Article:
From visionary director Michael Mann (Heat, Collateral) comes the film inspired by one of the country’s most captivating and infamous outlaws – John Dillinger. Johnny Depp (Pirates of the Caribbean series) stars as the charismatic and elusive bank robber marked by the FBI as America’s “Public Enemy Number One” Academy Award winner Marion Catoillard (La Vie en Rose) plays Billie Frechette, the only woman capable of capturing his heart. Hunted relentlessly by top FBI agent Melvin Purvis (Christian Bale, The Dark Knight), Dillinger engages in an escalating game of cat and mouse that culminates in an explosive legendary showdown.
In the East, nobody does mixture of gunplay
and tortured male personalities as well as John Woo. In the
West we have Michael Mann, the man for the past who brought
us De Niro/Pacino’s Heat, Crowe/Pacino’s Inside
Man and Cruise/Foxx’s Collateral, all acclaimed dramas
featuring the best of today’s Hollywood male stars.
the dismal "Miami Vice", Mann is back with his own
take on the Bryan Burrough's non-fiction book Public Enemies:
America's Greatest Crime Wave and the Birth of the FBI. A
simple yet engaging story of one of America’s greatest
bank robber, John Dillinger (Johnny Depp) and Melvin Purvis
(Christian Bale), the FBI agent sent by then director of FBI,
J. Edgar Hoover to pursue him.
not 100% historically accurate as cited by the author himself,
Mann throws in great production details and strong performances
from our two male protagonists. Depp gave another mesmerizing
onscreen performance as Dillinger, a man who is loyal to his
friends, a die-hard romantic and persistent in his goals (though
not a good thing of course to go on frequent robbery sprees).
Known for his compulsive method acting, Bale has to resort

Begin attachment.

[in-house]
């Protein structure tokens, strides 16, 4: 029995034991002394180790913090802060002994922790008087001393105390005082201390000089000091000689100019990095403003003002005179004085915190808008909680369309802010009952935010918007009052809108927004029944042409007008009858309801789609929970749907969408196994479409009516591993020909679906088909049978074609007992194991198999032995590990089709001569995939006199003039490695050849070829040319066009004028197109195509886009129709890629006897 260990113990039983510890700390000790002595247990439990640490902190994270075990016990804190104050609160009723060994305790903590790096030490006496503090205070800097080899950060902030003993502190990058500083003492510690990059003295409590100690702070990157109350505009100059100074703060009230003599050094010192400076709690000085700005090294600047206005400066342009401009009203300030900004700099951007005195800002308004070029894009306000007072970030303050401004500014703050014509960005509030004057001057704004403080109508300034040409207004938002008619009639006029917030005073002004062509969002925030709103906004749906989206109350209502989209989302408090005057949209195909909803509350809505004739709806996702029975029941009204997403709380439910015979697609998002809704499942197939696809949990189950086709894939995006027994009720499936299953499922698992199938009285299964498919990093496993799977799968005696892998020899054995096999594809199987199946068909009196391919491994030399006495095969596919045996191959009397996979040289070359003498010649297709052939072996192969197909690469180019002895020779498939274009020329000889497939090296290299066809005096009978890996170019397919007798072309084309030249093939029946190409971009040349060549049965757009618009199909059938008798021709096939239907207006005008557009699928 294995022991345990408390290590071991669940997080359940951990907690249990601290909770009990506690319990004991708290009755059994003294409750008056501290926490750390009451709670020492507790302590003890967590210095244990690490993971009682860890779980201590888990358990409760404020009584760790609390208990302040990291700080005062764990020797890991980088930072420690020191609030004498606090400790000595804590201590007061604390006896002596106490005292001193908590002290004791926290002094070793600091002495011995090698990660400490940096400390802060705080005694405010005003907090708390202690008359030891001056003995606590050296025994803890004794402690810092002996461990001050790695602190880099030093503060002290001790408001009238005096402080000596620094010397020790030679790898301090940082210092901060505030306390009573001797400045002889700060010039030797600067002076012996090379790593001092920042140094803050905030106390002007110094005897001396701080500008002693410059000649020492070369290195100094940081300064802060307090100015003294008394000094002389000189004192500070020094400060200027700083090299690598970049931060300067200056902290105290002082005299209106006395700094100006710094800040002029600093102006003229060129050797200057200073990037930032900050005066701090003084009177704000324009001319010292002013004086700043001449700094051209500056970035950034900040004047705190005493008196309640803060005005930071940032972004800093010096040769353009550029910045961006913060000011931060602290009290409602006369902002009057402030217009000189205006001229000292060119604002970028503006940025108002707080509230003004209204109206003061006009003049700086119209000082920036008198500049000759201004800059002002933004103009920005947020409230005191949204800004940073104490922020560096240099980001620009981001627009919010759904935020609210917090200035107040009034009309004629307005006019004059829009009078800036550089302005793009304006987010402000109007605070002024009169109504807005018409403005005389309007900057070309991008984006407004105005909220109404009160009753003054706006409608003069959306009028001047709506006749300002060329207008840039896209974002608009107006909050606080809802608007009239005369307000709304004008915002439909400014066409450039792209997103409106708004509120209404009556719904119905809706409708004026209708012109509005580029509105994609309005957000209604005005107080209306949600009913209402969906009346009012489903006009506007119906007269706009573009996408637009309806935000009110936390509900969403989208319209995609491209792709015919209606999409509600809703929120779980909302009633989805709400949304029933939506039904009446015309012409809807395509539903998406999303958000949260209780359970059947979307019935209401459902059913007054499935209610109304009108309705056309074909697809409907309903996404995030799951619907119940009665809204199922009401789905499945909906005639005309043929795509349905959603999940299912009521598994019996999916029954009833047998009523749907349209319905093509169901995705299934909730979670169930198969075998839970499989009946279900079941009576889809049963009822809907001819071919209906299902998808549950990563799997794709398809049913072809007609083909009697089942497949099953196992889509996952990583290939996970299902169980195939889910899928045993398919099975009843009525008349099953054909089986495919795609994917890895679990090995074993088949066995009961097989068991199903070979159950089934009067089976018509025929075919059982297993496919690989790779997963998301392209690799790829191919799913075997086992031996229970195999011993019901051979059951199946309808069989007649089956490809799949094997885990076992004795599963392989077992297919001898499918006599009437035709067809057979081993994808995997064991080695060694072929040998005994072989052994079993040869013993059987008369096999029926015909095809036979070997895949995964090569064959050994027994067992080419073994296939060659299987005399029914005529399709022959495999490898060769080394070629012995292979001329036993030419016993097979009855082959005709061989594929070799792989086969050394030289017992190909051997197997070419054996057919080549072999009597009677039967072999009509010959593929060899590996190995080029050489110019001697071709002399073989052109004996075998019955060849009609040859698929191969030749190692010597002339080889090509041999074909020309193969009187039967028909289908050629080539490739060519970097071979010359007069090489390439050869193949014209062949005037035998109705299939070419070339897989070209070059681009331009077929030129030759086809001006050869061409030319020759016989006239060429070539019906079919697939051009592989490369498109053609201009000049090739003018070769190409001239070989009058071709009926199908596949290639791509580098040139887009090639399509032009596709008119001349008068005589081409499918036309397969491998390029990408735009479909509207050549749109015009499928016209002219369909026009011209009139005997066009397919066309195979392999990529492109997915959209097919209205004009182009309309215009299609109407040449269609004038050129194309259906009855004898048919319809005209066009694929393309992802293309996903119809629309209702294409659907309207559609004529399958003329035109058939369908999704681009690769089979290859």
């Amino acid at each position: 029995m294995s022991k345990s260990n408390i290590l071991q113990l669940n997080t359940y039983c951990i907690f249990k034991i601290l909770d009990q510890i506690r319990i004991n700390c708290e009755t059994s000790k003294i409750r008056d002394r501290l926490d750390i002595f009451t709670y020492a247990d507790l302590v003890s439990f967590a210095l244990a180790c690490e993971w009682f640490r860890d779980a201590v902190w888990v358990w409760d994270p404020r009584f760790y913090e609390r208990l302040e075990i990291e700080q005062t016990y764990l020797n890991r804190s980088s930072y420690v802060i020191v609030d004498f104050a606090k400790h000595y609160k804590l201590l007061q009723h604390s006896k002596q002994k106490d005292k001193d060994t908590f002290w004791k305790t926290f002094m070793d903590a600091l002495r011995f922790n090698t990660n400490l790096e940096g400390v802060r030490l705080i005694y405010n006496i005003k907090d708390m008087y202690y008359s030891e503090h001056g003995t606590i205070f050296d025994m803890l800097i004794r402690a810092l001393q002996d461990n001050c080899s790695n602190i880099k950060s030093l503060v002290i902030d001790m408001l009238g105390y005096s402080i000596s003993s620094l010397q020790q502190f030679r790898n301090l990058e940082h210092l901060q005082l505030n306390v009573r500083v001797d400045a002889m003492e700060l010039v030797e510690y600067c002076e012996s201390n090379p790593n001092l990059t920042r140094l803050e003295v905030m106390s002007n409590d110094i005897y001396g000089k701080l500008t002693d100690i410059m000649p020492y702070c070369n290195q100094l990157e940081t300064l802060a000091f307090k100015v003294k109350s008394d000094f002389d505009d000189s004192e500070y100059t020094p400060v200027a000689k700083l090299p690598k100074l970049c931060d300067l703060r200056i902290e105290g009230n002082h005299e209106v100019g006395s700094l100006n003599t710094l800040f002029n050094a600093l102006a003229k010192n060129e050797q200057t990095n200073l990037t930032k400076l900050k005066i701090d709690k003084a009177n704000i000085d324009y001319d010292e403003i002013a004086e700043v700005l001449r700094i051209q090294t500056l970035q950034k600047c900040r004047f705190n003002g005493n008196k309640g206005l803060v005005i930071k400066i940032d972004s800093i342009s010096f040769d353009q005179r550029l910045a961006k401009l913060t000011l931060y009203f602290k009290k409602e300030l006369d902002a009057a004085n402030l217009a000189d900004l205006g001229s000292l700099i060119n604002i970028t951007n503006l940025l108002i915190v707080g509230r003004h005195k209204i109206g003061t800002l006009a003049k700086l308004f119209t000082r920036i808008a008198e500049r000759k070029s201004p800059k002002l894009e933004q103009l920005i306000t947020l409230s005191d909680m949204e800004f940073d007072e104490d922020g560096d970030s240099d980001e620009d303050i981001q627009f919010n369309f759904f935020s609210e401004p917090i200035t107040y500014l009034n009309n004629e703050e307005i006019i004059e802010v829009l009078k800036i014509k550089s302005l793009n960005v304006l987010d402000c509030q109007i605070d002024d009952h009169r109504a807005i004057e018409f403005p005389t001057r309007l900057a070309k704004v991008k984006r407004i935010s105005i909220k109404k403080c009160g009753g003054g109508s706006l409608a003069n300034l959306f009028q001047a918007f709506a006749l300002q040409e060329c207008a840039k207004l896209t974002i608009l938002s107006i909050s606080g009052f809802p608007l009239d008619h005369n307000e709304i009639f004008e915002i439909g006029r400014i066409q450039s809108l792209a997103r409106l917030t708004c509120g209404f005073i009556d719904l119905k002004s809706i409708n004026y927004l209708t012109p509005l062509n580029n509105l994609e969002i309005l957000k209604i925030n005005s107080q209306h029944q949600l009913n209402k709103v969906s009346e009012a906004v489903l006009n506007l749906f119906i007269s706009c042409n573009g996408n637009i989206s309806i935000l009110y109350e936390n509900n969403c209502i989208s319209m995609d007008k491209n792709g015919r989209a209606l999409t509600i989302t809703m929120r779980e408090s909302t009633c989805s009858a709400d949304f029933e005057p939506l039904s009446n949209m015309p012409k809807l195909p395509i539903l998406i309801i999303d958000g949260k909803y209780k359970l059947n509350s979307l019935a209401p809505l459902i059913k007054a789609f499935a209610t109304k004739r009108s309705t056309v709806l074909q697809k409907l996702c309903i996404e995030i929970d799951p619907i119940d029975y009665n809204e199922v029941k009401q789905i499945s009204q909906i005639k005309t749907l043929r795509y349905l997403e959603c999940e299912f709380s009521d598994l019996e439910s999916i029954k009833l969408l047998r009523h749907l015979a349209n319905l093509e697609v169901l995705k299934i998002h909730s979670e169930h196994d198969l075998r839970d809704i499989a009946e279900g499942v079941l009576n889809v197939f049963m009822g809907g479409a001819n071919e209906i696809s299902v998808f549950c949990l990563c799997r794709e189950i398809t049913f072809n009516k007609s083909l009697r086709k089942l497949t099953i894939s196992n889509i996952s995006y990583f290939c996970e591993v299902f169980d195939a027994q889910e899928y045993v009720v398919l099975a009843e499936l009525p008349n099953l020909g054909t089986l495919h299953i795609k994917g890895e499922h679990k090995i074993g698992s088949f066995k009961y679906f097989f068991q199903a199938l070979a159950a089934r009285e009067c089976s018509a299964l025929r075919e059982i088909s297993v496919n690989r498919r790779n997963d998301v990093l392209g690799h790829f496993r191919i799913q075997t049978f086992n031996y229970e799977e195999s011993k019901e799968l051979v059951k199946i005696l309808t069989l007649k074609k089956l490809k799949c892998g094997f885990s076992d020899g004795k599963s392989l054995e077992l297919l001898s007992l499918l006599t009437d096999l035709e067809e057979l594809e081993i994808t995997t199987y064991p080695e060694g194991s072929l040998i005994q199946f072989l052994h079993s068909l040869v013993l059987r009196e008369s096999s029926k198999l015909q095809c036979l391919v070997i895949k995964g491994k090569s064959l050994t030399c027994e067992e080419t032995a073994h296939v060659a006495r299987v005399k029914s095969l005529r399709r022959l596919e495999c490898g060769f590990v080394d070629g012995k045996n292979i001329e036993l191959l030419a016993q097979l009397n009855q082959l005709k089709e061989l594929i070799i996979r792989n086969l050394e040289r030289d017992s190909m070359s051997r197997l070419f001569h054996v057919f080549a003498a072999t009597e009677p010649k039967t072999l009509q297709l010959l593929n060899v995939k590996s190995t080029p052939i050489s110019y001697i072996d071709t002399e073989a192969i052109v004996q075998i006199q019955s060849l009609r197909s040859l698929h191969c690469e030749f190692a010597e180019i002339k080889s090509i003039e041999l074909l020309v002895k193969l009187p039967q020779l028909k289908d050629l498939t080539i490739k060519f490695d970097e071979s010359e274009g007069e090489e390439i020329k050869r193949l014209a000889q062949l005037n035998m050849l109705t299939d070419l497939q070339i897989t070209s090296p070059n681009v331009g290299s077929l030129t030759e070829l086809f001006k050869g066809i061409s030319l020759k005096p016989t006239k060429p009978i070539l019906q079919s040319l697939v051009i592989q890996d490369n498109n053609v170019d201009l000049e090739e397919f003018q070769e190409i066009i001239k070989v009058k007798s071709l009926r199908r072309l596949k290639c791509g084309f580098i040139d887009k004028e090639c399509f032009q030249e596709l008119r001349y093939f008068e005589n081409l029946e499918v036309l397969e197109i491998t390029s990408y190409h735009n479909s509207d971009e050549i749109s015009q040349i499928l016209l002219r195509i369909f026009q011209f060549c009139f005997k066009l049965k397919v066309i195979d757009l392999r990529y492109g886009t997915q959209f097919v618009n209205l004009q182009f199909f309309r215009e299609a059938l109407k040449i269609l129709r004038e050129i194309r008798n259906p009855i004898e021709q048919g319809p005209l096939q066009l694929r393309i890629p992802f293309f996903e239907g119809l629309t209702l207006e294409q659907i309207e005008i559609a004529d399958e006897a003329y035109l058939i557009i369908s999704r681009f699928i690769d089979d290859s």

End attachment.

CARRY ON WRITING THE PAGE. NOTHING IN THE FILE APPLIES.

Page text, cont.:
to playing second-fiddle to Depp’s Dillinger in "Public
Enemies" given more than half of the storyline is devoted
to Dillinger with a minor portion to dozens many other supporting
characters such as J. Edgar Hoover (Billy Crudup), Baby Face
Nelson (Stephen Graham), Homer Van Meter (Stephen Dorff) and
Alvin Karpis (Giovanni Ribsi). Bale has lesser opportunity
to shine here as compared to Depp though his character deserved
more screentime. Not forgetting Marion Cotillard as Billie
Frechette, Dillinger's longtime girlfriend. A character that
is significantly important to Dillinger as portrayed in the
movie though unfortunately she was not by his side when he
was gunned down outside a theatre.
much of the movie is based on actual historical facts? Or
should I say how much of it is thwarted by Hollywood’s
creative license? Depending on which angle you are looking
at, the purists might find Mann’s treatment too much
to bear given many occurrences and dates have been drastically
altered to suit the filmmakers’ needs. From an audience’s
point of view, "Public Enemies" remains an engaging
crime thriller on the whole though the few shootouts and showdown
between Dillinger and Purvis lacked the intensity of De Niro
and Pacino in "Heat".
a movie that is set during the great depression, Mann’s
choice of shooting the movie in HD format rather than traditional
35mm film is questionable. "Public Enemies" is the
perfect film noir material however with HD, it took away the
cinematic magic and certain scenes stood out remarkably as
studio backlots and plain set dressing. HD works perfectly
in Mann’s "Collateral" and "Miami Vice"
but it’s just wrong here.
Enemies" has its obvious share of flaws, one with glaring
mistreatment of the actual characters and story development
to a point that it sacrificed its believability. At the end
of the day Mann compensate by giving us a worthy treat, one
with impressive gunfights (unfortunately few and far) compiled
with fine acting from the cast.
Code 3 DVD only contains Feature Commentary with Director
Michael Mann. Mann is not exactly an enthusiastic
speaker though he did provides insight on the research done
prior to shooting and information on the various figures featured
in the movie. Expect a certain amount of dead air in-between.
mentioned in the DVD review, the period look of 1930’s
America seems slightly out of place with the HD treatment
despite fine details and colouring. The Dolby Digital 5.1
mix is strong with occasional outbursts from Tommy guns and
shattering glass effects. Overall, dialogue is clean and "Public
Enemies" is surprisingly not a 'loud' movie as perceived.
Review by Linus Tee
on 18 December 2009